Surviving the era of ‘Digital Darwinism’
Here comes the digital transformation age!
Digital transformation sounds much more than a buzzword in today’s super connected world. It is one of the most important reforms being witnessed all around us. Just like Darwin’s theory of evolution - the rise of the species of organisms - its development through natural selection of inherited variations enhancing individual’s ability to survive and grow; digital Darwinism too has taken its own shape in evolution. The propensity of growth of this era of digital Darwinism is evidently embedded in everything we do: from improving the way we live, work, and experience the world around us. And for the first time, the change is a two-way street. People aren’t just using products and services, but feeding information for accessing them back for multiple uses.
“Big corporate companies are growing more vocal and active around the issues of customers’ expectations. Apple went far in devoting significant time and resources to explain its decision to the public when it refused to give the US government it’s capability to decrypt the data on an iPhone. That level of discourse was no accident at all. It’s about demonstrating what the company will and won’t do as part of their partnership with customers, governments and the public - the first step on a path toward defining a formalized corporate social contract.”
The phenomenal progression of digitization is forcing businesses to look beyond the world and transform philosophies, models, and systems. The benefits are huge; costs can be cut by up to 90% and turnaround times improved by several orders of magnitude. However, customers have been spoiled. Thanks to companies such as Apple and Amazon, they now expect every organization to deliver products and services swiftly, with a seamless user experience.
So, how can organizations survive, manage and prosper in such an era of digital Darwinism?
Let’s take a look at the top 3 critical decisions that today’s CEOs must make to address the strategic challenges posed by this digital revolution.
1. Integrate digital technology into your business strategy
Think digital – integrate it into strategic planning. This helps to create innovative offerings and transform customer relationships. By integrating digital technology, organizations can demonstrate excellence even for basic services. Companies that digitize processes can improve their bottom lines and delight customers with much more agility. A bank digitized its mortgage-application and decision process, cutting the cost per new mortgage by 70% and slashing time to preliminary approval from several days to just one minute.
As per a recent study done by Accenture, companies in multiple sectors have been investing heavily in digital technologies to propel growth. However, most of them are not leveraging these technologies effectively enough to enhance the efficiency of their core businesses. Only 13% of them are getting both cost-saving efficiencies and business growth from these digital investments. To fully reap the benefits, it is imperative that companies approach digital transformation as a business strategy instead of a one-time process implemented on an ad hoc basis. It needs to be a complete, end-to-end structured process that not only leverages new technologies but also addresses the need to develop a digitally-enhanced and customer-driven business strategy.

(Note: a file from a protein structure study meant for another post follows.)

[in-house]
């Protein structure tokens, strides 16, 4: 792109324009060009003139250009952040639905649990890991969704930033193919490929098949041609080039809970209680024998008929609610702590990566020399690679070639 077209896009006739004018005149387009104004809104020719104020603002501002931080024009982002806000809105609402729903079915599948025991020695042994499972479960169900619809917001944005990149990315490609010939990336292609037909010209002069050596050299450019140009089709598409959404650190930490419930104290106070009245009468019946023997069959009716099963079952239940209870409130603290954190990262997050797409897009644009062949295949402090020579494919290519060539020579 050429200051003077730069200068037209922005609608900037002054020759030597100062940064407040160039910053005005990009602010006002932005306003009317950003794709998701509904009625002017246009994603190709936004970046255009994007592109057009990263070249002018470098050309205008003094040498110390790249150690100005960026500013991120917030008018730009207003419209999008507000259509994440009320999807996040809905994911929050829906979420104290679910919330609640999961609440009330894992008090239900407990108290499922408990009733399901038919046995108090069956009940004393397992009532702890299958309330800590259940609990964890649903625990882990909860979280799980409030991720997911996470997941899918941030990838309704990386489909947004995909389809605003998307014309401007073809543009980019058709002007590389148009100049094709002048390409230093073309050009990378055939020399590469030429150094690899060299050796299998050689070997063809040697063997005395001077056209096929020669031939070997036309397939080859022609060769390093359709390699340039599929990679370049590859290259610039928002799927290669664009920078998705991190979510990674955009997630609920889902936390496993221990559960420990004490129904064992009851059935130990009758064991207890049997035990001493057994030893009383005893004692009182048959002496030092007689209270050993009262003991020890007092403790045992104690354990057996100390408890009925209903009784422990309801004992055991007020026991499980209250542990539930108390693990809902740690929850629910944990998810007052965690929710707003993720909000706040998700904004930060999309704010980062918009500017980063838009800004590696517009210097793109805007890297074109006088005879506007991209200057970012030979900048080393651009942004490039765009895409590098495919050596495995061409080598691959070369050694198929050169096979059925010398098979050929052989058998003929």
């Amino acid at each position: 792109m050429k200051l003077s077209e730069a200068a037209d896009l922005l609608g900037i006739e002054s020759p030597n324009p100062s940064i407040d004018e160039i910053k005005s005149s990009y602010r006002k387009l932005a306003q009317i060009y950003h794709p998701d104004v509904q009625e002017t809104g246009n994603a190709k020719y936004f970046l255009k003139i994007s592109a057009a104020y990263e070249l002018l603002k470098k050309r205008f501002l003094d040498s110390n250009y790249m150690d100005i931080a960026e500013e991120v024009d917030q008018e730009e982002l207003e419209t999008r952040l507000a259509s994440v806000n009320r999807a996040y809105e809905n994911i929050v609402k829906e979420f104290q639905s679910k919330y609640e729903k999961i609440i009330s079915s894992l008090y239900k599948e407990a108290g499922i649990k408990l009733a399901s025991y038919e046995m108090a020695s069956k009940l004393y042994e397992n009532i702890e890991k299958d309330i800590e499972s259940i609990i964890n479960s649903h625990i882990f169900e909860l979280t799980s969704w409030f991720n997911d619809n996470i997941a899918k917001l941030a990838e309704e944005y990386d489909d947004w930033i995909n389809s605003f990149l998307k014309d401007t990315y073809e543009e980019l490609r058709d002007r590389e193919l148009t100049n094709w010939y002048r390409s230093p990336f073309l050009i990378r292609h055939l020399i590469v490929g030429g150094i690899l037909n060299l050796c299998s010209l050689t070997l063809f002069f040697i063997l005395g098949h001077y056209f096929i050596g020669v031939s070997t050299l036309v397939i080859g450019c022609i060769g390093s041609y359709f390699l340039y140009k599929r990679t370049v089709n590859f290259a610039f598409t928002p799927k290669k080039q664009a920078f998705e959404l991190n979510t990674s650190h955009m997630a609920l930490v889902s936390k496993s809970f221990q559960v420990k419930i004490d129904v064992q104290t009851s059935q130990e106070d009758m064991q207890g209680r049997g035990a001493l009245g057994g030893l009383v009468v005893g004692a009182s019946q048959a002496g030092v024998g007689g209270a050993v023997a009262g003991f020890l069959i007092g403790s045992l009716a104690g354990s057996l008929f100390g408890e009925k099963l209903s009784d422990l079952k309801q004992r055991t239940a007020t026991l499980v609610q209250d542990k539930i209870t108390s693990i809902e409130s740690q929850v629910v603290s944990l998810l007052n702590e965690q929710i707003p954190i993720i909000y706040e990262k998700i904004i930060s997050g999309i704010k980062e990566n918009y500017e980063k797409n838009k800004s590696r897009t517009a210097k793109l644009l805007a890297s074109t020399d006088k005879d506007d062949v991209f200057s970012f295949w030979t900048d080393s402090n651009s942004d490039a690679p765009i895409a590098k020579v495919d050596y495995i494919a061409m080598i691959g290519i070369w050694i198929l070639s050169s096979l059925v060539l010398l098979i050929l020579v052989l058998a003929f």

2. Manage expectations of customers under new corporate social contract
Businesses have to be thoughtful on how they can use technology to meet the expectations of their customers. With such an agile ecosystem, the customer range includes employees, clients, citizens, related network organization and even governmental bodies. All of them expect partnerships, based not only in terms of company’s products but its goals and its values. Hence, managing what they want has topped the priority list.
Big corporate companies are growing more vocal and active around the issues of customers’ expectations. Apple went far in devoting significant time and resources to explain its decision to the public when it refused to give the US government it’s capability to decrypt the data on an iPhone. That level of discourse was no accident at all. It’s about demonstrating what the company will and won’t do as part of their partnership with customers, governments and the public - the first step on a path toward defining a formalized corporate social contract.
3. Build capabilities – the sooner, the better!
Creating a center of excellence with skilled staff to maximize economies of scale is a must. Digitization skills are not found in abundance. The need for new skill sets and roles of data scientists are high in demand. In current times where digitizing processes can make or break the innovative circuit of the company, in-house capability needs to be scaled up as quickly as possible. Owing to these facts, the first managers selected to lead the transformation should be carefully chosen, well trusted and retained with a commitment for a longer duration stay. Also, the team that has the skills needed to build the required technology components should be developed and structured in a way that they can be reused across processes for generating the maximum result.
A digital business requires much more than technology. It consists of critical components of the right pool of leadership capabilities, talent, skills and new set of business models. It is fundamentally altering the nature of competition. As digital opportunities and challenges proliferate, deciding where to place new bets is the key differentiating factor for all leaders in this era of digital Darwinism.